On Tuesday, acting Food and Drug Administration chief Dr. Janet Woodcock announced that the agency, together with the Centers for Disease Control, would recommend a temporary pause on the use of the Johnson & Johnson coronavirus vaccine, citing rare but severe brain blood clots in six individuals out of the 7.5 million Americans who received the shot. While she anticipated that the delay would only last for a few days, a CDC advisory board said Wednesday that they wanted more data before making a decision on how to move forward with the J&J vaccine candidate. The Advisory Committee on Immunization Practices will now reconvene in a week to ten days, as they consider reports on the clotting and determine whether to recommend the continued use of the shot.
The CDC advisory committee has reviewed details from the six patients, all women between the ages of 18 and 48. Each patient developed the clots within one to three weeks of vaccination; one Virginia woman died, another patient in Nebraska is in critical condition, three more remain in the hospital, and two have been discharged.
At the meeting on Wednesday, a CDC official and a Johnson & Johnson executive added that all of the women were white, and only one was taking hormonal contraceptives, which can potentially cause blood clots. Aran Maree, the chief medical officer for the division of Johnson & Johnson that developed the vaccine, revealed that two additional clotting cases occurred during a clinical trial for the vaccine. Tom Shimabukuro, the head of the CDC’s vaccine safety team, added that the clots were concerning because they were associated with low levels of blood cells involved in clotting, which is abnormal in healthy individuals. “We have a picture where we have clots forming in large [blood] vessels in the presence of low platelets, so it’s kind of a paradox here,” Shimabukuro said. “This is unusual — it usually doesn’t happen.” As the Washington Post notes, that combination “has also been seen, rarely, among people who received [the] vaccine developed by AstraZeneca and University of Oxford.” Several European nations have stopped the rollout of the AstraZeneca candidate due to similar concerns about rare blood clots.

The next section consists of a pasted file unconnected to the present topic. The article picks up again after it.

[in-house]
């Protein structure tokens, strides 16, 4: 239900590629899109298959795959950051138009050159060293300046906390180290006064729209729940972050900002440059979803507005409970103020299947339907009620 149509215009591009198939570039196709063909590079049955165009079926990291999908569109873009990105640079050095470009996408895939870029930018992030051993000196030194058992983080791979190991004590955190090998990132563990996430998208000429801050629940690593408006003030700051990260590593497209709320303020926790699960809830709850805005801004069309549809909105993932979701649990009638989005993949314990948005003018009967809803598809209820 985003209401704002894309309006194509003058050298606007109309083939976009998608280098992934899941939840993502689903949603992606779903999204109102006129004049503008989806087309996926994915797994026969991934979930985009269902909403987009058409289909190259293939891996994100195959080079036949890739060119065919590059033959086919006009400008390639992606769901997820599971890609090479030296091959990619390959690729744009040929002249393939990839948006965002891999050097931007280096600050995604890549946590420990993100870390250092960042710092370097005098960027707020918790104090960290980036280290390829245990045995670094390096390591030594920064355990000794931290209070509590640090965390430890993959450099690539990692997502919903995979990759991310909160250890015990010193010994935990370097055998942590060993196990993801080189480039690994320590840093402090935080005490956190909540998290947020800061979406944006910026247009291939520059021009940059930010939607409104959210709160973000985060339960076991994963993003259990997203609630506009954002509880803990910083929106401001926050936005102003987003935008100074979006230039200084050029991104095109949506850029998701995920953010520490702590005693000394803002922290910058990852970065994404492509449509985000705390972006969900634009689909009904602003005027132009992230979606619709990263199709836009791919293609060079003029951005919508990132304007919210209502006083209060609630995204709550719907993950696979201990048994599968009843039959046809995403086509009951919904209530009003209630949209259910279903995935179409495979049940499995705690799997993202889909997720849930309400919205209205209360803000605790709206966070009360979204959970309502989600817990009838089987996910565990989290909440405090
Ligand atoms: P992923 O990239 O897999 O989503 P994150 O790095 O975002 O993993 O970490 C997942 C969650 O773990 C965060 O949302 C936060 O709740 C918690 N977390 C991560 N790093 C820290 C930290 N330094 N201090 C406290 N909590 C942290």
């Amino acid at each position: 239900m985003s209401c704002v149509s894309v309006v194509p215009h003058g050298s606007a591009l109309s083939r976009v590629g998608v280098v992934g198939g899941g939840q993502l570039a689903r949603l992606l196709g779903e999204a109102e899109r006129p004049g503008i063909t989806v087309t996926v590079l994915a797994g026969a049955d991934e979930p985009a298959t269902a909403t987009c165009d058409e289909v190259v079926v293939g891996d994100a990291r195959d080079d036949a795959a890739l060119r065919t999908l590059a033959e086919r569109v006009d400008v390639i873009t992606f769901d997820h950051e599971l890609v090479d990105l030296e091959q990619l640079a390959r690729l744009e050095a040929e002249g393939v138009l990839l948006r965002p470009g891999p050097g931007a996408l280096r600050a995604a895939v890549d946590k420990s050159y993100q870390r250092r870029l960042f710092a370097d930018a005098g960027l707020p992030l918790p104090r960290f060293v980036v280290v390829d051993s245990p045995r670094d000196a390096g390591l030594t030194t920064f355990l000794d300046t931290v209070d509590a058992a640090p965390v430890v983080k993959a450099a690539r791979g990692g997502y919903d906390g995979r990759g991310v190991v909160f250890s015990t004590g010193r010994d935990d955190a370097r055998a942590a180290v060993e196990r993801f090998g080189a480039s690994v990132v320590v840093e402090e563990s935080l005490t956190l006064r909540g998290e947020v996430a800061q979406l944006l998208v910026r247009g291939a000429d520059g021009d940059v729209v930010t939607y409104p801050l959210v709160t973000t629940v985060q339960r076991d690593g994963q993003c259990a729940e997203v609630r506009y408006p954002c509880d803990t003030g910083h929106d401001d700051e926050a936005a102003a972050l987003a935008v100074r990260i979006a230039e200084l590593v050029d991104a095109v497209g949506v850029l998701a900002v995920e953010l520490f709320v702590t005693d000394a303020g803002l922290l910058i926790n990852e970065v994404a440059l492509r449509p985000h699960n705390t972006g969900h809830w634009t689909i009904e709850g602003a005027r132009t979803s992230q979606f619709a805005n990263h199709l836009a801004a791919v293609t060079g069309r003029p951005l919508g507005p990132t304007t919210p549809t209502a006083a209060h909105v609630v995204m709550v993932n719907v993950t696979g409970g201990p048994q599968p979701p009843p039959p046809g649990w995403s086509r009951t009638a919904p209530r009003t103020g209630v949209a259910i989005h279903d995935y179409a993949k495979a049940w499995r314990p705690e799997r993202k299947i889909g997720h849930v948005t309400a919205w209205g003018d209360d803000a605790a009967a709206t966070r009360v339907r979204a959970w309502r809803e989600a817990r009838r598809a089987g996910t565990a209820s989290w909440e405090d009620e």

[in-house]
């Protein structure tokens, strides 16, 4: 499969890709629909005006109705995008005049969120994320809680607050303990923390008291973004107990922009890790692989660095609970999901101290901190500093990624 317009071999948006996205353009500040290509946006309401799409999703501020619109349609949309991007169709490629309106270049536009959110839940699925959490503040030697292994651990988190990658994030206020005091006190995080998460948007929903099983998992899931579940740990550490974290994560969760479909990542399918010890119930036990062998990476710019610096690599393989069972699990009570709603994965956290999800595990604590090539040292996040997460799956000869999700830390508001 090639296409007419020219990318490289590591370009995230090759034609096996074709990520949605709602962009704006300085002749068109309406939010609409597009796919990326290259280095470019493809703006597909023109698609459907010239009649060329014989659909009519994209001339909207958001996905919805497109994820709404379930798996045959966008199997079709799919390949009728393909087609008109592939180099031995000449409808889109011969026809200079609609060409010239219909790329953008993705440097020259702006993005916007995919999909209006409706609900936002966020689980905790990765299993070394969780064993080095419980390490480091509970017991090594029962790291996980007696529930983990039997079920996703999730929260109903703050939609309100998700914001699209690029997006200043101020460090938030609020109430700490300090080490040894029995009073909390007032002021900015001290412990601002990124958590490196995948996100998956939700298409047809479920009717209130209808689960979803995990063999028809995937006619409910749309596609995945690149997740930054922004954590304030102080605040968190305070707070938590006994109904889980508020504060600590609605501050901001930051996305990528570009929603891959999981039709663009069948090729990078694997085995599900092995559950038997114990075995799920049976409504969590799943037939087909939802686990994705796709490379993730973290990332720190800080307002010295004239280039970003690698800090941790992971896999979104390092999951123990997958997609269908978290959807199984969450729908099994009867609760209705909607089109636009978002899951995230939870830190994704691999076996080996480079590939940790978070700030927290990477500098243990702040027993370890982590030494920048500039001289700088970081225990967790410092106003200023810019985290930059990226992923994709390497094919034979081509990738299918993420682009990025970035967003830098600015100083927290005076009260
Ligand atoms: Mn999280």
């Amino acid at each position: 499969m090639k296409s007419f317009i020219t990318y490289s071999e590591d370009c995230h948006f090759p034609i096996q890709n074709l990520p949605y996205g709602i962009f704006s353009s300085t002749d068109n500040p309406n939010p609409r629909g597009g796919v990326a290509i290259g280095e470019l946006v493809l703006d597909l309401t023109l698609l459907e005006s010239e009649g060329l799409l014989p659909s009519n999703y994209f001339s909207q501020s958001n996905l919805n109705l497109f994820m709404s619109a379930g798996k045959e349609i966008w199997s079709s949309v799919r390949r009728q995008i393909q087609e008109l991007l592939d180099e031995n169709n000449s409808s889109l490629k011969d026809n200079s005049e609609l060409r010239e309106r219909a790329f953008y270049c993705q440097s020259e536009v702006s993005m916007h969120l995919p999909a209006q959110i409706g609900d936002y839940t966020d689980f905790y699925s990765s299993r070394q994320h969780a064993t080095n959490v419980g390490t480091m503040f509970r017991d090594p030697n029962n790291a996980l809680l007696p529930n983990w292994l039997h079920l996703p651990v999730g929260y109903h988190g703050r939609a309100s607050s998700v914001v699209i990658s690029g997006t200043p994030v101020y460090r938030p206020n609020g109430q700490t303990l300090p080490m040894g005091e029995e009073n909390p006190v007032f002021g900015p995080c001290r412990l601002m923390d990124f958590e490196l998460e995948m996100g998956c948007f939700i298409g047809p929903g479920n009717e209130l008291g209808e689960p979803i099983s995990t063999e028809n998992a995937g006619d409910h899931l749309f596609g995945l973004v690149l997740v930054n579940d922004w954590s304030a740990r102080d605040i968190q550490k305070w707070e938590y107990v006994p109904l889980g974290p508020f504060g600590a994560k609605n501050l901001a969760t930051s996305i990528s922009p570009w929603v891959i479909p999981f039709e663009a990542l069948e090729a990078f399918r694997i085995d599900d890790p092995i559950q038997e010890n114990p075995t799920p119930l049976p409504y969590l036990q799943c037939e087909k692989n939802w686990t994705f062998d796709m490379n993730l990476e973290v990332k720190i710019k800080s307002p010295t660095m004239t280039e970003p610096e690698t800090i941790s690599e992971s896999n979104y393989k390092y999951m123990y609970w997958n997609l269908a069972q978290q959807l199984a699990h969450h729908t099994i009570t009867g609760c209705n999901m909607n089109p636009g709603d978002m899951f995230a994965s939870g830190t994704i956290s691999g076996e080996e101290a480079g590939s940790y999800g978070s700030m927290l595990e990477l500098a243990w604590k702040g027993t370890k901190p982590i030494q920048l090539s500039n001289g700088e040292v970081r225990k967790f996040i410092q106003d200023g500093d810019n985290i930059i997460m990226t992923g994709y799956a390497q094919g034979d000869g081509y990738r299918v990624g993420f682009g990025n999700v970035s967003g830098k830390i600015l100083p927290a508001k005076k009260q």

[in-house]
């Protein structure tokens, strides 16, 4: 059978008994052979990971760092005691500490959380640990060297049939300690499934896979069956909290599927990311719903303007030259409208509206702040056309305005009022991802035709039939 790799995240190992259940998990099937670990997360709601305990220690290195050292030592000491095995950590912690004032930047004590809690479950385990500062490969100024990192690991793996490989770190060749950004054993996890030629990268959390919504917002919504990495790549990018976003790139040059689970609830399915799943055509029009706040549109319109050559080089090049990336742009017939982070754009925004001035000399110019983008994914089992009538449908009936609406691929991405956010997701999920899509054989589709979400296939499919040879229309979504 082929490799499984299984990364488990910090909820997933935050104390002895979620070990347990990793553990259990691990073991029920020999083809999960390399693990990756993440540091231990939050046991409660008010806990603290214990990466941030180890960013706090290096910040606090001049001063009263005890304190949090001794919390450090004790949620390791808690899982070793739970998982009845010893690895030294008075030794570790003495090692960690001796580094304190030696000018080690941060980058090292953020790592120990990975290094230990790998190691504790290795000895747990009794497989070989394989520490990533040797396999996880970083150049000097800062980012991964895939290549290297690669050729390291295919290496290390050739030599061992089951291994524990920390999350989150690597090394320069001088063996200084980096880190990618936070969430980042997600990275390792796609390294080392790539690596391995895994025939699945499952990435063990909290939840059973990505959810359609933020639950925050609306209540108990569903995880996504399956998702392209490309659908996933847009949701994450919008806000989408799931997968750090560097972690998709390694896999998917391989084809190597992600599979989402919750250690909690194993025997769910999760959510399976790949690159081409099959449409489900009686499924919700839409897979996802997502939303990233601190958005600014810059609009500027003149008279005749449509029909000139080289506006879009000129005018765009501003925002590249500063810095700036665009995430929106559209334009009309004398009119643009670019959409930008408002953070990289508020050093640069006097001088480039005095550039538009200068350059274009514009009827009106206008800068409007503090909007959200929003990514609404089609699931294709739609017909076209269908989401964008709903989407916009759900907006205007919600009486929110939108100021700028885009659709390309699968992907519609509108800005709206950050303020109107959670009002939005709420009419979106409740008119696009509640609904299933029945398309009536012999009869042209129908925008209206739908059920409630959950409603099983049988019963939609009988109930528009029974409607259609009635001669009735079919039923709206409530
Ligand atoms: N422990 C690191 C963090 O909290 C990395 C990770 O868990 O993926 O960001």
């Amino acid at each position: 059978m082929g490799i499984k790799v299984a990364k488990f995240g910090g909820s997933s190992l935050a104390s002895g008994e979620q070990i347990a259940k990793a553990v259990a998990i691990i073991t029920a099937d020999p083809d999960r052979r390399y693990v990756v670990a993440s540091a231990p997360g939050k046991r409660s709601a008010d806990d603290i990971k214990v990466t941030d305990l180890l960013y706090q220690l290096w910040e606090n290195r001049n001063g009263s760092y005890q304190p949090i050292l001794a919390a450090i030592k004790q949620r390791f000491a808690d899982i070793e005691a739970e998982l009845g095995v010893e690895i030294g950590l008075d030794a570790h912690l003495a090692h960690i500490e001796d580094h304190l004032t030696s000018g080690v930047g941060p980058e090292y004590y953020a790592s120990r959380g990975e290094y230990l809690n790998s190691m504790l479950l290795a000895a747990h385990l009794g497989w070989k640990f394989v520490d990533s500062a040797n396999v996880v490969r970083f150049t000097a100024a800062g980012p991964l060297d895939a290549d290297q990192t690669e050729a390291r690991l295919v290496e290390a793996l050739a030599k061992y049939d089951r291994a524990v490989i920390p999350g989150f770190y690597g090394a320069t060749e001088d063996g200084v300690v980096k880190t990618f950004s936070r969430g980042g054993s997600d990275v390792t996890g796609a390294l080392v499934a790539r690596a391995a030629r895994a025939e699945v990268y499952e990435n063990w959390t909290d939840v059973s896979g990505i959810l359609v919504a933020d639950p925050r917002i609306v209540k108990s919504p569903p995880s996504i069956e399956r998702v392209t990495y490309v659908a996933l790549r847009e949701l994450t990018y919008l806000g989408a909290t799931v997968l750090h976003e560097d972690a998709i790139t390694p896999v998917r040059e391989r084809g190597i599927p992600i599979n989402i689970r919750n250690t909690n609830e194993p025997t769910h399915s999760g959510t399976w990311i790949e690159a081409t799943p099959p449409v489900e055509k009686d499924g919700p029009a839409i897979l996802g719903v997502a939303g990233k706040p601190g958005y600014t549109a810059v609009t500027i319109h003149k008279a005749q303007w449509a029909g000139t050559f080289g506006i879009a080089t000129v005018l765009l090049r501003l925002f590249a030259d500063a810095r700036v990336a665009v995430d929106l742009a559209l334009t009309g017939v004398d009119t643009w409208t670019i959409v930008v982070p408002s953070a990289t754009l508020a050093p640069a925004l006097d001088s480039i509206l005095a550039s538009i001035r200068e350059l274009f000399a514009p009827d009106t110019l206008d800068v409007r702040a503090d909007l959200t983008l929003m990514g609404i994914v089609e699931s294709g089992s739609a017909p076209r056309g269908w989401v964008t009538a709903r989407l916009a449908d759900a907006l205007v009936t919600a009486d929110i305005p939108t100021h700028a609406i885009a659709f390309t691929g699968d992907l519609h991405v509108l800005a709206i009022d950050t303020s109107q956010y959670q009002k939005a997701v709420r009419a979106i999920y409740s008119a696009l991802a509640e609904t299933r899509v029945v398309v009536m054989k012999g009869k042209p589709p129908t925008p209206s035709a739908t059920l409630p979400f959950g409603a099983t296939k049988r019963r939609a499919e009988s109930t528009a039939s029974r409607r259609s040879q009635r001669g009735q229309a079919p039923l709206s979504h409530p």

When the panel reconvenes in late April, they could vote to extend the total pause on J&J shots, recommend the vaccine be given only to specific groups, or recommend the vaccine for all adults over 18. The recommendation on Tuesday to pause vaccinations came in part from worries that clinicians did not know how to detect or treat the blood clots, and that clotting from the J&J vaccine should not be treated with heparin, a common anticoagulant that should be avoided because they could make the clots worse.